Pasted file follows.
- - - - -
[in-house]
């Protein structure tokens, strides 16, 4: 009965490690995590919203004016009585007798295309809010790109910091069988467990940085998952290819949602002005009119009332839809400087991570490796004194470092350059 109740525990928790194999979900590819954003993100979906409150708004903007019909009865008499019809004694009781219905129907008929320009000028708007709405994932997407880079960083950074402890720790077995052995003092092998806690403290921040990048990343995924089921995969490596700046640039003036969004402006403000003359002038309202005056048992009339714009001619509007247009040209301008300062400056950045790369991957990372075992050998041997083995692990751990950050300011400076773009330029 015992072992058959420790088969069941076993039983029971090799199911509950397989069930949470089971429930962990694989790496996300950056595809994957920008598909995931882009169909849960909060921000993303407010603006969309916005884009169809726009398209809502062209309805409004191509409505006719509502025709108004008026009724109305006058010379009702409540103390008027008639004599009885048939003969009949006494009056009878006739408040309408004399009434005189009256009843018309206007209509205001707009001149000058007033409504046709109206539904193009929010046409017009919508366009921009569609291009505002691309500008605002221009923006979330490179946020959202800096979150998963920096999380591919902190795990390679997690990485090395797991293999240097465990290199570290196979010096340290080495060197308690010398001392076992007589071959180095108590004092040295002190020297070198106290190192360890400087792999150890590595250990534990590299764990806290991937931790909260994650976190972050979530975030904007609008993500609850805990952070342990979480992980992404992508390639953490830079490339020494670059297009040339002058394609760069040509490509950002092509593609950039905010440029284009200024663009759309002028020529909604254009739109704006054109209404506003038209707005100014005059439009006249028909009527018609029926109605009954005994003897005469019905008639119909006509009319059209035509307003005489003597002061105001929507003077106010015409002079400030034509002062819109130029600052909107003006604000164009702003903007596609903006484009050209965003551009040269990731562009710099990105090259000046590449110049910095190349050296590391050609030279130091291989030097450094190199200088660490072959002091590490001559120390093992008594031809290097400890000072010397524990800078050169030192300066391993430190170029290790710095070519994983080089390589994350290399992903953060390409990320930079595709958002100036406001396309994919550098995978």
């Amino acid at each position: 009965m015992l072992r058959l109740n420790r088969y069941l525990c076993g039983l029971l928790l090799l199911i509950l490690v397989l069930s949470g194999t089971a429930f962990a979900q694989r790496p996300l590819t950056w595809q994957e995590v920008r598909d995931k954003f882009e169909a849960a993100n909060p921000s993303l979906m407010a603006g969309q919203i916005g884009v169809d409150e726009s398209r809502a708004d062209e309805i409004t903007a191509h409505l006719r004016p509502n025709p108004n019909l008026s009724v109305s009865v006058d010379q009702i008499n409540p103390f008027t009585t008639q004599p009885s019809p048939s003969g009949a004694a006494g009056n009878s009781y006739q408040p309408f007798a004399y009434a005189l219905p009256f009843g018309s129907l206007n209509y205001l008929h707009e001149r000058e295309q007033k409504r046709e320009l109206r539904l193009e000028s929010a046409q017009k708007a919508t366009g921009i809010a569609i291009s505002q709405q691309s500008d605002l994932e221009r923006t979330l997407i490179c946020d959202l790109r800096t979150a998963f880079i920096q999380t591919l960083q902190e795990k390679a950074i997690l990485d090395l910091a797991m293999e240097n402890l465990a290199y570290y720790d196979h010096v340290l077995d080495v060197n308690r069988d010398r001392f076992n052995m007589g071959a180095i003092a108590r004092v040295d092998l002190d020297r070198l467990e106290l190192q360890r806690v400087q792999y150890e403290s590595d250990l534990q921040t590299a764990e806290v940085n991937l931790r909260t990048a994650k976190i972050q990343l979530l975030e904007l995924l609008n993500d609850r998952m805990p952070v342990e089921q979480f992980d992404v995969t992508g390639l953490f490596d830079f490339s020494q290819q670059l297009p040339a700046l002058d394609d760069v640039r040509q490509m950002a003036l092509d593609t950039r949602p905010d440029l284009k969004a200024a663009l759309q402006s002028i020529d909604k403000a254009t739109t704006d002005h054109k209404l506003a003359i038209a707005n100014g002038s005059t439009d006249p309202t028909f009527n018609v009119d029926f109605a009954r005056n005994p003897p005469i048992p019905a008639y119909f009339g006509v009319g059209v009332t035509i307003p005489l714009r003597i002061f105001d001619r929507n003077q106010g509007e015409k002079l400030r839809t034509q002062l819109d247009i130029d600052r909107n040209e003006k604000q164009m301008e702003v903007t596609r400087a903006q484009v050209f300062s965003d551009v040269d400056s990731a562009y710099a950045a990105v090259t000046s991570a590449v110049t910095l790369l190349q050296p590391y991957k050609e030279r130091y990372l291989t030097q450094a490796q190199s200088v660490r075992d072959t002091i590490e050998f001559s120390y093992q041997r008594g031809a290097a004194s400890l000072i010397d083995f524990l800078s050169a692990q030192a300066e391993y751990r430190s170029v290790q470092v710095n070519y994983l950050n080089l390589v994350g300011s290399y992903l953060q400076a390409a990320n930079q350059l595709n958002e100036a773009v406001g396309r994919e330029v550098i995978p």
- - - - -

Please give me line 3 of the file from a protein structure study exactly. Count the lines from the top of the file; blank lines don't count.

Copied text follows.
């Amino acid at each position: 009965m015992l072992r058959l109740n420790r088969y069941l525990c076993g039983l029971l928790l090799l199911i509950l490690v397989l069930s949470g194999t089971a429930f962990a979900q694989r790496p996300l590819t950056w595809q994957e995590v920008r598909d995931k954003f882009e169909a849960a993100n909060p921000s993303l979906m407010a603006g969309q919203i916005g884009v169809d409150e726009s398209r809502a708004d062209e309805i409004t903007a191509h409505l006719r004016p509502n025709p108004n019909l008026s009724v109305s009865v006058d010379q009702i008499n409540p103390f008027t009585t008639q004599p009885s019809p048939s003969g009949a004694a006494g009056n009878s009781y006739q408040p309408f007798a004399y009434a005189l219905p009256f009843g018309s129907l206007n209509y205001l008929h707009e001149r000058e295309q007033k409504r046709e320009l109206r539904l193009e000028s929010a046409q017009k708007a919508t366009g921009i809010a569609i291009s505002q709405q691309s500008d605002l994932e221009r923006t979330l997407i490179c946020d959202l790109r800096t979150a998963f880079i920096q999380t591919l960083q902190e795990k390679a950074i997690l990485d090395l910091a797991m293999e240097n402890l465990a290199y570290y720790d196979h010096v340290l077995d080495v060197n308690r069988d010398r001392f076992n052995m007589g071959a180095i003092a108590r004092v040295d092998l002190d020297r070198l467990e106290l190192q360890r806690v400087q792999y150890e403290s590595d250990l534990q921040t590299a764990e806290v940085n991937l931790r909260t990048a994650k976190i972050q990343l979530l975030e904007l995924l609008n993500d609850r998952m805990p952070v342990e089921q979480f992980d992404v995969t992508g390639l953490f490596d830079f490339s020494q290819q670059l297009p040339a700046l002058d394609d760069v640039r040509q490509m950002a003036l092509d593609t950039r949602p905010d440029l284009k969004a200024a663009l759309q402006s002028i020529d909604k403000a254009t739109t704006d002005h054109k209404l506003a003359i038209a707005n100014g002038s005059t439009d006249p309202t028909f009527n018609v009119d029926f109605a009954r005056n005994p003897p005469i048992p019905a008639y119909f009339g006509v009319g059209v009332t035509i307003p005489l714009r003597i002061f105001d001619r929507n003077q106010g509007e015409k002079l400030r839809t034509q002062l819109d247009i130029d600052r909107n040209e003006k604000q164009m301008e702003v903007t596609r400087a903006q484009v050209f300062s965003d551009v040269d400056s990731a562009y710099a950045a990105v090259t000046s991570a590449v110049t910095l790369l190349q050296p590391y991957k050609e030279r130091y990372l291989t030097q450094a490796q190199s200088v660490r075992d072959t002091i590490e050998f001559s120390y093992q041997r008594g031809a290097a004194s400890l000072i010397d083995f524990l800078s050169a692990q030192a300066e391993y751990r430190s170029v290790q470092v710095n070519y994983l950050n080089l390589v994350g300011s290399y992903l953060q400076a390409a990320n930079q350059l595709n958002e100036a773009v406001g396309r994919e330029v550098i995978p």